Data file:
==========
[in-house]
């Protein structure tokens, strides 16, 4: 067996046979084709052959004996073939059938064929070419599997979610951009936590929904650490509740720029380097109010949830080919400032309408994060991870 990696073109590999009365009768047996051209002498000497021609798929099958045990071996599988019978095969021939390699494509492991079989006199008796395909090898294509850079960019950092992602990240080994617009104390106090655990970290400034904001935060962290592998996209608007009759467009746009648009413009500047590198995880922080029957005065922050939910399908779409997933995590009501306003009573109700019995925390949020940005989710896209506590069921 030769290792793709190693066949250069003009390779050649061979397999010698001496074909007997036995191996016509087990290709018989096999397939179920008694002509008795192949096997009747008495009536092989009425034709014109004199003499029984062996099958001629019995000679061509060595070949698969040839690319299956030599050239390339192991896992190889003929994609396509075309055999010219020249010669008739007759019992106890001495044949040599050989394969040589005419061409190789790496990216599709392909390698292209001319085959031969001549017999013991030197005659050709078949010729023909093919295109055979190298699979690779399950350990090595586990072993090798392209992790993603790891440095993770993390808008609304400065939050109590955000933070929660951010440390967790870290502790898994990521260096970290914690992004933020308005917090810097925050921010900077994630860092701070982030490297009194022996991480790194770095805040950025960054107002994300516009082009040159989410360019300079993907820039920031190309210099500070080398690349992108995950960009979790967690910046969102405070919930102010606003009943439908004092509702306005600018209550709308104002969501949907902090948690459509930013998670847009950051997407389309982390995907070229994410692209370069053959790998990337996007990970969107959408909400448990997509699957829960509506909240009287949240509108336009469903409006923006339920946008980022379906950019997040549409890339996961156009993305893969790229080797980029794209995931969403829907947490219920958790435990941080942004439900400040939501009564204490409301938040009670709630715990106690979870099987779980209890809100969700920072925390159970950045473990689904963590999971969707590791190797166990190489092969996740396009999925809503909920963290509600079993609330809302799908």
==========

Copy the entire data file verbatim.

[in-house]
């Protein structure tokens, strides 16, 4: 067996046979084709052959004996073939059938064929070419599997979610951009936590929904650490509740720029380097109010949830080919400032309408994060991870 990696073109590999009365009768047996051209002498000497021609798929099958045990071996599988019978095969021939390699494509492991079989006199008796395909090898294509850079960019950092992602990240080994617009104390106090655990970290400034904001935060962290592998996209608007009759467009746009648009413009500047590198995880922080029957005065922050939910399908779409997933995590009501306003009573109700019995925390949020940005989710896209506590069921 030769290792793709190693066949250069003009390779050649061979397999010698001496074909007997036995191996016509087990290709018989096999397939179920008694002509008795192949096997009747008495009536092989009425034709014109004199003499029984062996099958001629019995000679061509060595070949698969040839690319299956030599050239390339192991896992190889003929994609396509075309055999010219020249010669008739007759019992106890001495044949040599050989394969040589005419061409190789790496990216599709392909390698292209001319085959031969001549017999013991030197005659050709078949010729023909093919295109055979190298699979690779399950350990090595586990072993090798392209992790993603790891440095993770993390808008609304400065939050109590955000933070929660951010440390967790870290502790898994990521260096970290914690992004933020308005917090810097925050921010900077994630860092701070982030490297009194022996991480790194770095805040950025960054107002994300516009082009040159989410360019300079993907820039920031190309210099500070080398690349992108995950960009979790967690910046969102405070919930102010606003009943439908004092509702306005600018209550709308104002969501949907902090948690459509930013998670847009950051997407389309982390995907070229994410692209370069053959790998990337996007990970969107959408909400448990997509699957829960509506909240009287949240509108336009469903409006923006339920946008980022379906950019997040549409890339996961156009993305893969790229080797980029794209995931969403829907947490219920958790435990941080942004439900400040939501009564204490409301938040009670709630715990106690979870099987779980209890809100969700920072925390159970950045473990689904963590999971969707590791190797166990190489092969996740396009999925809503909920963290509600079993609330809302799908």